Characterization of swarm-colony development reveals the release of a distinct cell type facilitating dissemination of Vibrio parahaemolyticus
Bacteria often experience changes in their external environment and have developed various strategies to respond accordingly. One mechanism to accommodate such changes involves the differentiation into specialized cell types suitable for the particular conditions. Vibrio parahaemolyticus exists as a...
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|Summary:||Bacteria often experience changes in their external environment and have developed various strategies to respond accordingly. One mechanism to accommodate such changes involves the differentiation into specialized cell types suitable for the particular conditions. Vibrio parahaemolyticus exists as a swimmer cell, adapted for liquid conditions, and as a swarmer cell, specialized to grow on solid surfaces. Swarmer cells undergo a differentiation process that leads to elongation and production of multiple lateral flagella along the cell body, which are essential for swarming behavior. According to the position within a swarm colony, V. parahaemolyticus cells display different sizes. Particularly, long swarmer cells are only found in the periphery of the colony while the center consists of much shorter cells. Nonetheless, how the architecture develops over time or in response to environmental fluctuations is unknown. As V. parahaemolyticus is a marine bacterium and the leading agent of seafood borne gastroenteritis, the worldwide distribution of V. parahaemolyticus accentuates the need for understanding the factors contributing to its dissemination.
In this study, by characterizing the swarm-colony architecture and development we revealed that a new distinct cell type is released from the swarm colony into the environment. Through mass spectrometry and confocal microscopy analysis we show that released cells comprise of a cell type that is morphologically short and distinct from cells belonging to the center and periphery of the swarm colony. Surprisingly, the cell length distribution of released cells was very homogenous and almost no long cells were detected. Thus, suggesting that long swarmer cells are not released into the liquid environment but stay surface-attached during flooding. We also revealed that released cells are capable of spreading in the liquid environment and attach to new submerged surfaces. Moreover, our data shows that released cells are optimized for swimming behavior and can chemotax towards the chitin component, N-acetylglucosamine. By using fluorescence microscopy and stereomicroscopy, we determine the temporal development of swarm colonies and show how the swarm colony architecture fluctuates with changing environmental conditions. Importantly, we show that swarm colonies act as a continuous source of cells that are released from the swarm colony into the environment. Overall, these results indicate that release of a distinct cell type from swarm colonies facilitates the dissemination of V. parahaemolyticus in the environment, likely influencing the ecology of this marine bacterium.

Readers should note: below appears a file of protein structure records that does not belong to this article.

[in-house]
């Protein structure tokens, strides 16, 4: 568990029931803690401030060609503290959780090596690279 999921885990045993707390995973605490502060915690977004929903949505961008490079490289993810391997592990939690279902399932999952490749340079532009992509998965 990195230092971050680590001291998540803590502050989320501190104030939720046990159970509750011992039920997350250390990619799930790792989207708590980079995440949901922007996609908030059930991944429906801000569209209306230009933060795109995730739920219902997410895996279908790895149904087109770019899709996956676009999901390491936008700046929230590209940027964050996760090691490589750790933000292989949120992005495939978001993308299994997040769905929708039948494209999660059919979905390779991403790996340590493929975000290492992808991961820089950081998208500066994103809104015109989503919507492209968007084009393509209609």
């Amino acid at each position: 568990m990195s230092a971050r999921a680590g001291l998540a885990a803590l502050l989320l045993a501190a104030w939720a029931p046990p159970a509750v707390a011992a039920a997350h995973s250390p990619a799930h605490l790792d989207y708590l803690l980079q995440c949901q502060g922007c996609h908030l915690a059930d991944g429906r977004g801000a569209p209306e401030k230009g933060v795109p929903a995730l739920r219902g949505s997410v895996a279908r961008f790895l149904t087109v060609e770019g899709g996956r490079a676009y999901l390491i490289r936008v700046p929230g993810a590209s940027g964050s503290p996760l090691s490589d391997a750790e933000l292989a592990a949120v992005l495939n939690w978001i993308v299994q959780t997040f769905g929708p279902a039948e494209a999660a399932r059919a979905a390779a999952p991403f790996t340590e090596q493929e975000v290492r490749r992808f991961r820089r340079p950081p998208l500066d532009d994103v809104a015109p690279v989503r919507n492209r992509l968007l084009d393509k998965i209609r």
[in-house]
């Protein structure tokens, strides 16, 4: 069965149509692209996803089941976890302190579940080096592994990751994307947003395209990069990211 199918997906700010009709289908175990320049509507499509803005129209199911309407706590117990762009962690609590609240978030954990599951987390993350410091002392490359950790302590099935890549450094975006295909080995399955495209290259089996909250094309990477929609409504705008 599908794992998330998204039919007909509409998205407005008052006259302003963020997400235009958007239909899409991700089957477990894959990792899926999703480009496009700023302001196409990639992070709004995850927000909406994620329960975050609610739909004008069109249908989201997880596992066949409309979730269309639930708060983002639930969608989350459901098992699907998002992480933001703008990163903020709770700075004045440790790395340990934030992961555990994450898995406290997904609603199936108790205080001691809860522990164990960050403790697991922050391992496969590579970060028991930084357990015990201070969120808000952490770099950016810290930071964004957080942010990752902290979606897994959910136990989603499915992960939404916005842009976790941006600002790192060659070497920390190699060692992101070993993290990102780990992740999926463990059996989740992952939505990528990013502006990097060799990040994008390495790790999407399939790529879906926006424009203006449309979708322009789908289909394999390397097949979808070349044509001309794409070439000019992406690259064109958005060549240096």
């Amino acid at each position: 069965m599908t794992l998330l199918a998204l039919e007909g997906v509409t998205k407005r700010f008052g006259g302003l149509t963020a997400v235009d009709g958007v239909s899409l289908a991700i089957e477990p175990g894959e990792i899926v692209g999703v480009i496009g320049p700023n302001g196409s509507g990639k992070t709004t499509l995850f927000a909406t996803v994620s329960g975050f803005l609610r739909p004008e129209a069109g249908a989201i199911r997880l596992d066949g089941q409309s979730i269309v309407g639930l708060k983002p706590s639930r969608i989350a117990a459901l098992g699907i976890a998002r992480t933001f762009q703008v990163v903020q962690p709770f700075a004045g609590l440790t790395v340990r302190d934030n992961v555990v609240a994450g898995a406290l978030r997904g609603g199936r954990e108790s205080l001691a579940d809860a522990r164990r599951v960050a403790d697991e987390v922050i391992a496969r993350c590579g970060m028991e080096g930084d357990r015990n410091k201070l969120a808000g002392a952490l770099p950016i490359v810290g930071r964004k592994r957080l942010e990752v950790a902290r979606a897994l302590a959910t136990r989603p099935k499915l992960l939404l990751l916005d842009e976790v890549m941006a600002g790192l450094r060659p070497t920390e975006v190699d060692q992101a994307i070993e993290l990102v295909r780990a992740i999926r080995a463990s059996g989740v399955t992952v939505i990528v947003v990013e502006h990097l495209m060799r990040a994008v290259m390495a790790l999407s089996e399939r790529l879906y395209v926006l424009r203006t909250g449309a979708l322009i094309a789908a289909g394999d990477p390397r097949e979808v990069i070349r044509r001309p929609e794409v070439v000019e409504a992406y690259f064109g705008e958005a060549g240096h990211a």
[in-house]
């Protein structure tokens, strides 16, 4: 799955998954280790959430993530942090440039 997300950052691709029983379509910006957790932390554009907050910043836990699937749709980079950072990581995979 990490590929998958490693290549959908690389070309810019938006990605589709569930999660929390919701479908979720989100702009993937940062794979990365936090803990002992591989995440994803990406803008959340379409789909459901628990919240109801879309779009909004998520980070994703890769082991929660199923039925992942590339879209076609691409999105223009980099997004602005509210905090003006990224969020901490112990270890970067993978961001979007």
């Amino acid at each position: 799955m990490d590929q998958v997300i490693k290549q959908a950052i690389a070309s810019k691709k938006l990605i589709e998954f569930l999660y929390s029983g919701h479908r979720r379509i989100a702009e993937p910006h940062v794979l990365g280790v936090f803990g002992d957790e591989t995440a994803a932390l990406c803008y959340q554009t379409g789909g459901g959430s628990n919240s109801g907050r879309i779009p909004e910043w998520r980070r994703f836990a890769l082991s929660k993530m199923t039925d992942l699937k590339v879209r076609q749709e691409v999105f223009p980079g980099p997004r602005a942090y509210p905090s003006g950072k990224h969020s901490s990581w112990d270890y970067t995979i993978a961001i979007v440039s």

Additionally, our research revealed the degree to which the V. parahaemolyticus proteome changes according to its distinct environmental circumstances. Particularly, we define which proteins are present specifically in the swarm flares, in the center of the swarm colony and in a planktonic condition. By performing single deletions we identified potential regulators of swarming differentiation. At last, we define which proteins are constitutively expressed in this bacterium.
Altogether, this work reveals how flexible the proteome of V. parahaemolyticus is according to different ecological niches and reports on the development of swarm colony populations and how the formation and release of a distinct cell type from swarm colonies facilitates the dissemination of an important human pathogen in the environment – thus, influencing the ecology of this marine bacterium.|
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